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Royal Ashdown Forest

Royal Ashdown Forest: A true test of golf for 130 years

There are two glorious courses at Royal Ashdown Forest, with the Old Course having been challenging golfers of all levels for more than 130 years.

 

A round at Royal Ashdown Forest Old is like taking a trip back in time. A time when courses were uncovered rather than created, and when the game was more about skill than power.

Yet despite the fact there is not a single artificial feature to be found – including bunkers – and even though, by modern terms, the yardage of under 6,500 is modest, you will need more than a 460-cc driver to tame this classic old course.

Located in East Sussex less than half an hour’s drive from Gatwick, the idyllic rural environment calls to mind an England you might have thought no longer existed.

Peaceful, unhurried and mellifluous, expect a day of refined golfing pleasures as you sweep down the entrance road towards the snug old clubhouse.

Ashdown feels like your new favourite course from the moment you spy its firm sand-based fairways that are invariably tree-lined though never intimidatingly so. That said, scoring can be deceptively difficult.

But while other courses intimidate with their 450-yard-plus two-shotters, here you are unlikely to see the double-bogey coming much before it is written on your scorecard.

All you need to know about Royal Ashdown Forest Golf Club

History

WR Lee designed the original layout of the Old Course, and Harry Hunter made changes in 1892 before he and Jack Rowe (the Ashdown professional for 55 years from 1892 to 1947) made further alterations in 1897.

The last significant changes were made in 1922, again by Rowe. Archdeacon Scott was the local clergyman who was helpful in negotiating with the Lord of the Manor if common land was to be played on.

Work began in January of the next year with the course created and opened for play before summer had arrived. Royal status arrived courtesy of Queen Victoria within five years.

Because it is part of Ashdown Forest, the land is protected by acts of Parliament lasting to this day, meaning that even if anyone wanted to change the Old Course they would be unable to do so.

And while we will never know what it might have become had, for example, the great revisionist himself, James Braid, been called in, what is left now remains a wonderful and natural test.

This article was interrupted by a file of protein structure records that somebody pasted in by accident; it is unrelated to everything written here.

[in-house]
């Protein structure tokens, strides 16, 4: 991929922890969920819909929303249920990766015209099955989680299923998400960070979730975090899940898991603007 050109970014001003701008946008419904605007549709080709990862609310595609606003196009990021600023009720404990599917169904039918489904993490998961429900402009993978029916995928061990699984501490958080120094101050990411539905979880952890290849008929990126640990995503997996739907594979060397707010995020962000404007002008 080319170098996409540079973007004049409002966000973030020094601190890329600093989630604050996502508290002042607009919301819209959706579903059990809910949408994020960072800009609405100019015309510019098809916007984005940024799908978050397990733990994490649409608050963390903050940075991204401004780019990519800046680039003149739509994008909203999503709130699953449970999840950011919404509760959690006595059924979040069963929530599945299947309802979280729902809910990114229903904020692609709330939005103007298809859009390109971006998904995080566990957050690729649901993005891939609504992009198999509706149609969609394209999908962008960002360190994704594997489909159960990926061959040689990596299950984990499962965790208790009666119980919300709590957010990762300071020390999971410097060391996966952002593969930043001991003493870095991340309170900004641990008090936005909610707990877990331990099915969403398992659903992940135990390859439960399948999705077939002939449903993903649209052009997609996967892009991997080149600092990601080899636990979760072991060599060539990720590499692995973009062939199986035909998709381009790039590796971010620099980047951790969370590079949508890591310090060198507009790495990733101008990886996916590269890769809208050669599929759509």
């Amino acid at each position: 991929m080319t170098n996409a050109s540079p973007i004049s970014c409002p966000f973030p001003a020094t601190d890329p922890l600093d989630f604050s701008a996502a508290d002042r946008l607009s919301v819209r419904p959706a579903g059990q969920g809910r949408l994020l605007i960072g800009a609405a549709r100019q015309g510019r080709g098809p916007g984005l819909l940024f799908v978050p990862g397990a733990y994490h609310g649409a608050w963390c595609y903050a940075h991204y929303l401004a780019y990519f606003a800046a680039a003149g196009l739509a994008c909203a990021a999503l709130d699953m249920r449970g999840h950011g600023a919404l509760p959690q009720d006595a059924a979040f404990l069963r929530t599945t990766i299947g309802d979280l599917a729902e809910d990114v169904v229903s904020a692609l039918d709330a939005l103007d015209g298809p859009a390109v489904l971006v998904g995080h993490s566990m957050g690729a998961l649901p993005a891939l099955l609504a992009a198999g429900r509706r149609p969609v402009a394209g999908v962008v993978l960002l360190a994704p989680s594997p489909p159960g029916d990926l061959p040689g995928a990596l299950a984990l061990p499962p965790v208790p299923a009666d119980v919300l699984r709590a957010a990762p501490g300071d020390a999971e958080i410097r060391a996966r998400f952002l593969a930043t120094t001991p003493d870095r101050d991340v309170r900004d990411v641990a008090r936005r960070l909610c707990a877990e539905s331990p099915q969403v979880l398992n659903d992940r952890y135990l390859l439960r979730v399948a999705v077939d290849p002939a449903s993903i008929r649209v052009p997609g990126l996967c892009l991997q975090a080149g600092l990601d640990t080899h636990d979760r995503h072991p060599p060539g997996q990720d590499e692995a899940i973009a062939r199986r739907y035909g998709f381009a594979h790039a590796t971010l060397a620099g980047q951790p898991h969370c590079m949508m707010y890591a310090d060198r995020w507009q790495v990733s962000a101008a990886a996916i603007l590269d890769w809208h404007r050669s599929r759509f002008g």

The club’s motto is Per Tot Discrimina Totum, a phrase taken from Virgil’s Aeneid and meaning ‘through various hazards’. While the task at hand can hardly compare to the classical proportions of that awaiting Aeneas and his men in founding Rome, you can assume that playing well here will involve mastery of most shots in your armoury.

Apart, that is, from the sand wedge.

What makes Royal Ashdown Forest Golf Club special?

It is a peculiarity of Ashdown that there is not a single bunker.

You might think this would make for rather featureless entries to greens and easy chipping but nothing could be further from the truth. The targets are often small, contoured and surrounded by humps and hollows. Variety is the key.

For example, the 6th, not much longer than a football pitch, but with its slim, raised green framed on three sides by a stream, is the shortest par three, while another, the 11th, is twice as long.

And by then the course has climbed onto elevated, open ground, from where the eponymous forest that is forever linked with AA Milne’s Winnie the Pooh stories can be seen from on high.

Every hole is different in character to the last. What each has in common is natural appeal.

Where is it?

Royal Ashdown Forest is about 3 miles south east of East Grinstead in East Sussex, 30 miles south of London.

Get in touch

For more information about the club and course, visit Royal Ashdown Forest’s website or call them on 01342 822018.

Have you ever played at Royal Ashdown Forest? What did you think of the course? Let us know with a post on X/Twitter!

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